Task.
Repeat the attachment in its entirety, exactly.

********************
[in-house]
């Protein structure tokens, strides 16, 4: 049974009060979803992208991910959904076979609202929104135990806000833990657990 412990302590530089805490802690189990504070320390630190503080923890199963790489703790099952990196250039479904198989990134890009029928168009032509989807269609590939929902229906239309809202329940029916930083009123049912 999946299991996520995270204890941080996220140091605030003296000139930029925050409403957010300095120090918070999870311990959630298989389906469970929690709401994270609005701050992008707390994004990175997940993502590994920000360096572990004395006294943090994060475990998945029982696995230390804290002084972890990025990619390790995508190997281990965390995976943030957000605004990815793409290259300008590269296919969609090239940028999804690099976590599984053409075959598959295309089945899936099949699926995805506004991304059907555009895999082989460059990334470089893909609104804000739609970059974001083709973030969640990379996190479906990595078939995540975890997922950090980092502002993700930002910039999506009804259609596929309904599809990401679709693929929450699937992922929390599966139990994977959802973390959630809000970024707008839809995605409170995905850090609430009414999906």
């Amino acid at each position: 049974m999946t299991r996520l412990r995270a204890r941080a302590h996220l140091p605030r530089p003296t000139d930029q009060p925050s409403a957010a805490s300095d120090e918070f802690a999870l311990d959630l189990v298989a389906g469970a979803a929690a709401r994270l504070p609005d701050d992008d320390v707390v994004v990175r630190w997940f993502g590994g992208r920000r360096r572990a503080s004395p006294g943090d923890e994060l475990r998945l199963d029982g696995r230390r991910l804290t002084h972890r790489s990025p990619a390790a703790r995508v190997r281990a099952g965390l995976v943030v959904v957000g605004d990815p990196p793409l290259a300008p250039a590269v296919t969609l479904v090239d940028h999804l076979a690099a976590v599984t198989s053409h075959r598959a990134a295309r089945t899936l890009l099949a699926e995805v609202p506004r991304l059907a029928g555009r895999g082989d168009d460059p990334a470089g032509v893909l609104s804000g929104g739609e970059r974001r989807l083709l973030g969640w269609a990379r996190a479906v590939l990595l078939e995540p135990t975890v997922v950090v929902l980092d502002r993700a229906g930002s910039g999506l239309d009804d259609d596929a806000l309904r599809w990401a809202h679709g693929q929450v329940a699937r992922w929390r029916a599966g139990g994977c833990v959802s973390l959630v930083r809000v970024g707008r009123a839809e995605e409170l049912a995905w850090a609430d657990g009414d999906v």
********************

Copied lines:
[in-house]
């Protein structure tokens, strides 16, 4: 049974009060979803992208991910959904076979609202929104135990806000833990657990 412990302590530089805490802690189990504070320390630190503080923890199963790489703790099952990196250039479904198989990134890009029928168009032509989807269609590939929902229906239309809202329940029916930083009123049912 999946299991996520995270204890941080996220140091605030003296000139930029925050409403957010300095120090918070999870311990959630298989389906469970929690709401994270609005701050992008707390994004990175997940993502590994920000360096572990004395006294943090994060475990998945029982696995230390804290002084972890990025990619390790995508190997281990965390995976943030957000605004990815793409290259300008590269296919969609090239940028999804690099976590599984053409075959598959295309089945899936099949699926995805506004991304059907555009895999082989460059990334470089893909609104804000739609970059974001083709973030969640990379996190479906990595078939995540975890997922950090980092502002993700930002910039999506009804259609596929309904599809990401679709693929929450699937992922929390599966139990994977959802973390959630809000970024707008839809995605409170995905850090609430009414999906």
């Amino acid at each position: 049974m999946t299991r996520l412990r995270a204890r941080a302590h996220l140091p605030r530089p003296t000139d930029q009060p925050s409403a957010a805490s300095d120090e918070f802690a999870l311990d959630l189990v298989a389906g469970a979803a929690a709401r994270l504070p609005d701050d992008d320390v707390v994004v990175r630190w997940f993502g590994g992208r920000r360096r572990a503080s004395p006294g943090d923890e994060l475990r998945l199963d029982g696995r230390r991910l804290t002084h972890r790489s990025p990619a390790a703790r995508v190997r281990a099952g965390l995976v943030v959904v957000g605004d990815p990196p793409l290259a300008p250039a590269v296919t969609l479904v090239d940028h999804l076979a690099a976590v599984t198989s053409h075959r598959a990134a295309r089945t899936l890009l099949a699926e995805v609202p506004r991304l059907a029928g555009r895999g082989d168009d460059p990334a470089g032509v893909l609104s804000g929104g739609e970059r974001r989807l083709l973030g969640w269609a990379r996190a479906v590939l990595l078939e995540p135990t975890v997922v950090v929902l980092d502002r993700a229906g930002s910039g999506l239309d009804d259609d596929a806000l309904r599809w990401a809202h679709g693929q929450v329940a699937r992922w929390r029916a599966g139990g994977c833990v959802s973390l959630v930083r809000v970024g707008r009123a839809e995605e409170l049912a995905w850090a609430d657990g009414d999906v």